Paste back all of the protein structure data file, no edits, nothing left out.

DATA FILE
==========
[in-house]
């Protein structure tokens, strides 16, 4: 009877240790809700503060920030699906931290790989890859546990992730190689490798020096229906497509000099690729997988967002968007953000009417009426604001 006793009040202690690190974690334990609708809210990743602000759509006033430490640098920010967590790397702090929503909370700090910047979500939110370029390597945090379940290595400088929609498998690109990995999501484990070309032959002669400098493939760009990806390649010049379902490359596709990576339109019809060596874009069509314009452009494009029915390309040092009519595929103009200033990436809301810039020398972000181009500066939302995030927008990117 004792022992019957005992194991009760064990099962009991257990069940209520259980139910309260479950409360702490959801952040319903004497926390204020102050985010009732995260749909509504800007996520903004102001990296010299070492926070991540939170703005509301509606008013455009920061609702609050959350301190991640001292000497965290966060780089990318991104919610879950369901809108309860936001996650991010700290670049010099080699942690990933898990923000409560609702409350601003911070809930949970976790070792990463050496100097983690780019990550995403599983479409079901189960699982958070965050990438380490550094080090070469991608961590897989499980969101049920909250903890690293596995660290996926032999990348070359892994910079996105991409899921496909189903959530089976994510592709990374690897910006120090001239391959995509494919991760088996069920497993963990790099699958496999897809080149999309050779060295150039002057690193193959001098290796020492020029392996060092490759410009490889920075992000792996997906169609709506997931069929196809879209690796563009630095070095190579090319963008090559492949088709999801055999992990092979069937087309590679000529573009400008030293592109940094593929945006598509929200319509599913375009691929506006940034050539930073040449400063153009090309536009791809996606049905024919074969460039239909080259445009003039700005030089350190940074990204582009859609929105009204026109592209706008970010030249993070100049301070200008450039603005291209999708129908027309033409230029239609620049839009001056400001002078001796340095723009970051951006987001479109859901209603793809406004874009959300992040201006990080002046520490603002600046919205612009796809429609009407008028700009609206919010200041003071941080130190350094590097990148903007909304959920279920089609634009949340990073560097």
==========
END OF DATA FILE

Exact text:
[in-house]
């Protein structure tokens, strides 16, 4: 009877240790809700503060920030699906931290790989890859546990992730190689490798020096229906497509000099690729997988967002968007953000009417009426604001 006793009040202690690190974690334990609708809210990743602000759509006033430490640098920010967590790397702090929503909370700090910047979500939110370029390597945090379940290595400088929609498998690109990995999501484990070309032959002669400098493939760009990806390649010049379902490359596709990576339109019809060596874009069509314009452009494009029915390309040092009519595929103009200033990436809301810039020398972000181009500066939302995030927008990117 004792022992019957005992194991009760064990099962009991257990069940209520259980139910309260479950409360702490959801952040319903004497926390204020102050985010009732995260749909509504800007996520903004102001990296010299070492926070991540939170703005509301509606008013455009920061609702609050959350301190991640001292000497965290966060780089990318991104919610879950369901809108309860936001996650991010700290670049010099080699942690990933898990923000409560609702409350601003911070809930949970976790070792990463050496100097983690780019990550995403599983479409079901189960699982958070965050990438380490550094080090070469991608961590897989499980969101049920909250903890690293596995660290996926032999990348070359892994910079996105991409899921496909189903959530089976994510592709990374690897910006120090001239391959995509494919991760088996069920497993963990790099699958496999897809080149999309050779060295150039002057690193193959001098290796020492020029392996060092490759410009490889920075992000792996997906169609709506997931069929196809879209690796563009630095070095190579090319963008090559492949088709999801055999992990092979069937087309590679000529573009400008030293592109940094593929945006598509929200319509599913375009691929506006940034050539930073040449400063153009090309536009791809996606049905024919074969460039239909080259445009003039700005030089350190940074990204582009859609929105009204026109592209706008970010030249993070100049301070200008450039603005291209999708129908027309033409230029239609620049839009001056400001002078001796340095723009970051951006987001479109859901209603793809406004874009959300992040201006990080002046520490603002600046919205612009796809429609009407008028700009609206919010200041003071941080130190350094590097990148903007909304959920279920089609634009949340990073560097």